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When Rajee Narinesingh accepted a city proclamation declaring Nov. 20 as “Transgender Remembrance Day,” her voice cracked with emotion. The proclamation, presented at the Nov. 12 City Commission meeting, also pronounced Nov. 13-19 as Transgender Awareness Week.

“My prayer is that what the (LGBT) flags represents is truly the reality for our community,” said Narinesingh, a transgender activist who was targeted and brutally beaten in 2002. “I am so thankful to God that I lived to see these better days. I’ve been able to see these better days for transgender people here in this county. We’ve come a long way but we have a long way to go.” 

The pink, blue and white transgender flag has been flying at Jaycee Park for the past week, and will continue flying through the Nov. 20.

The Transgender Day of Remembrance Service will be from 7 to 9 p.m. on Nov. 20 at the Schubert Building at the Pride Center, at 2040 N. Dixie Highway. The public is invited to attend. Twenty-two transgender people have been killed nationally in 2019 to date, Narinesingh said.

 ccording to the proclamation, the Transgender Day of Remembrance is set aside “to memorialize those who lost their lives due to anti-transgender hatred or prejudice and to help raise visibility of people who are transgender, gender non-conforming, and perceived to be transgender.”

“It’s the day we honor our fallen. These trans people who were killed because of who they are paid the ultimate price,” Narinesingh said. “The trans community deals with so many injustices regarding employment, housing, healthcare, health insurance and just maneuvering around our community.”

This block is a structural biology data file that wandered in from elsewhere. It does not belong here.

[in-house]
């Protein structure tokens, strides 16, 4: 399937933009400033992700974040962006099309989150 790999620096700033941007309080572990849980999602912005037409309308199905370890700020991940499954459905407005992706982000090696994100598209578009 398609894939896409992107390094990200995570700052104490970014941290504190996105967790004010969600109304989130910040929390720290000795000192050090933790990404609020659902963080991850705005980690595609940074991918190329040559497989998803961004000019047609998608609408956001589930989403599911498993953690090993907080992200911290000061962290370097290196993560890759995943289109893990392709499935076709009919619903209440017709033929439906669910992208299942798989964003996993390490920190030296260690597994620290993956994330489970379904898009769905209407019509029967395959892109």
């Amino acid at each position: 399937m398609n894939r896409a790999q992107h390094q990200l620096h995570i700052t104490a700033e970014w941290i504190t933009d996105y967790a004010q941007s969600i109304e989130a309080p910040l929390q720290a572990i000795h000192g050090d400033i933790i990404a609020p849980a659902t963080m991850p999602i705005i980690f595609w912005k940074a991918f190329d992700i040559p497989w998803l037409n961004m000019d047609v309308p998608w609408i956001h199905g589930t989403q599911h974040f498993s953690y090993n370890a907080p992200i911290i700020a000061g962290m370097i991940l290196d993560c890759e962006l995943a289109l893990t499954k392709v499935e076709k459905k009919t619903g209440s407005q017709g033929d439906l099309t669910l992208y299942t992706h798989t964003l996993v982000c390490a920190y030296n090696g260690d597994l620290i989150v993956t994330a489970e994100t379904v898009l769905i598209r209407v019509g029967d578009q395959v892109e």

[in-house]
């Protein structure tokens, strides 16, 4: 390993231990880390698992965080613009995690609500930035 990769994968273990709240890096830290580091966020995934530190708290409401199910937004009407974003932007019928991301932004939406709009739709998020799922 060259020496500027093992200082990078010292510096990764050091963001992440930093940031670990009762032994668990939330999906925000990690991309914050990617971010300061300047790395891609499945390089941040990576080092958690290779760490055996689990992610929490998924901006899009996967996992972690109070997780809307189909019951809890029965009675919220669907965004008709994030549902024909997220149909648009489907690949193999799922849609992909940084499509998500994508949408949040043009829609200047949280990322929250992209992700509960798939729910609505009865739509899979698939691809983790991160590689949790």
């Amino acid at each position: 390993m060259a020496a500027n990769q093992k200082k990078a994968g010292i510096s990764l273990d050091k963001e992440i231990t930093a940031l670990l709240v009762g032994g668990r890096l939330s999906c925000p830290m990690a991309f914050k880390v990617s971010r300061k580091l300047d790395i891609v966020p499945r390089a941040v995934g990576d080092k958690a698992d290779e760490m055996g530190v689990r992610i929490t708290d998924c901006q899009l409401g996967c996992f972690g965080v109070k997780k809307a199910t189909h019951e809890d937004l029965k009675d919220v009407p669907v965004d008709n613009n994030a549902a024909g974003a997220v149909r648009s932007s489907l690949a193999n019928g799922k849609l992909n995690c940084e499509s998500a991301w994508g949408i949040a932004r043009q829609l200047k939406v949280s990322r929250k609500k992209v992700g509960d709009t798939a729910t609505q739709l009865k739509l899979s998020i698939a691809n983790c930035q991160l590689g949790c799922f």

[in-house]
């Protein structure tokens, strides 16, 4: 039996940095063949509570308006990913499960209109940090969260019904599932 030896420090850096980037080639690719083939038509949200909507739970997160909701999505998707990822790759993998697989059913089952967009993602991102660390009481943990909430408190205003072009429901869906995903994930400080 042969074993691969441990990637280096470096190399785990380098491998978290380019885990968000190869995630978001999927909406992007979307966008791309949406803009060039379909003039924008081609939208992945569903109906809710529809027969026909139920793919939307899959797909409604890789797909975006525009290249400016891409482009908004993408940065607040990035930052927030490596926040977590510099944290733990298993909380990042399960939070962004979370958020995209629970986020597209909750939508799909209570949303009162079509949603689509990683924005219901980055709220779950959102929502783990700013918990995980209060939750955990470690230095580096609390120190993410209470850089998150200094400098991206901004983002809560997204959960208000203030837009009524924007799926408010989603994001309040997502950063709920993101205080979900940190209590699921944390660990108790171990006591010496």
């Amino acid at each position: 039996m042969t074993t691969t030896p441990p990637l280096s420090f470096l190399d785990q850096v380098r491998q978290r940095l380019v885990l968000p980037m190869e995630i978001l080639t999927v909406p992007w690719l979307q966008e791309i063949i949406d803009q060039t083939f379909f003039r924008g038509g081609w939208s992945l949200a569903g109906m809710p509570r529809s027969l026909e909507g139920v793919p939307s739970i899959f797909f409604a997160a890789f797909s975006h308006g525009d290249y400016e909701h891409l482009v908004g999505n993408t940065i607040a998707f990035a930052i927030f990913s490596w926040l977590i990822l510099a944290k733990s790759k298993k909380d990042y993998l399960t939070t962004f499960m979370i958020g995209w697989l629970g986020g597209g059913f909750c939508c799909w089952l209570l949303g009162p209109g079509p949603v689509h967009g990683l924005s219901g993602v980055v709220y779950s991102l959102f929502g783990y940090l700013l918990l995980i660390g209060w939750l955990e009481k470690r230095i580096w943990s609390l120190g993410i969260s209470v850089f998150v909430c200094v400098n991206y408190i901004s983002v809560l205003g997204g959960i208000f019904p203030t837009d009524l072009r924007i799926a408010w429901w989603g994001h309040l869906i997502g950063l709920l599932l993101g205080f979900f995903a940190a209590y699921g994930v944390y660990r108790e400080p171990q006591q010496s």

Wednesday’s keynote speaker Tatiana Williams, a black trans woman, said events like the remembrance service offer an important chance for community members to share stories that highlight the risks faced by transgender people.

Williams said a close transgender friend was fatally shot in 1999 in front of her. Her friend’s murder, along with the deaths of a few other acquaintances, were never solved, she said.

“Nothing happened. Their deaths were not investigated. It was like their lives didn’t matter,” Williams said. “Things are a little better today. Now you can get an officer to at least look at the case.”

Wilton Manors began flying the transgender flag on certain occasions in 2017. In March 2017, the City Commission voted unanimously to fly the transgender flag on International Transgender Day of Visibility (March 31), Transgender Flag Day (Aug. 19), Transgender Day of Remembrance (Nov. 20), and the week of the city’s Stonewall Festival in June.

In her speech to the City Commission on Nov. 12, Narinesingh noted that Wilton Manors has declined to fly the transgender flag year round.

“I think it’s been two occasions where the request was turned down,” she said on Nov. 12. “I understand why. Because we have an LGBT flag, our rainbow flag, that represents the unification of our community. I’m one of the trans people in the community who understands why that flag is supposed to be enough for us.”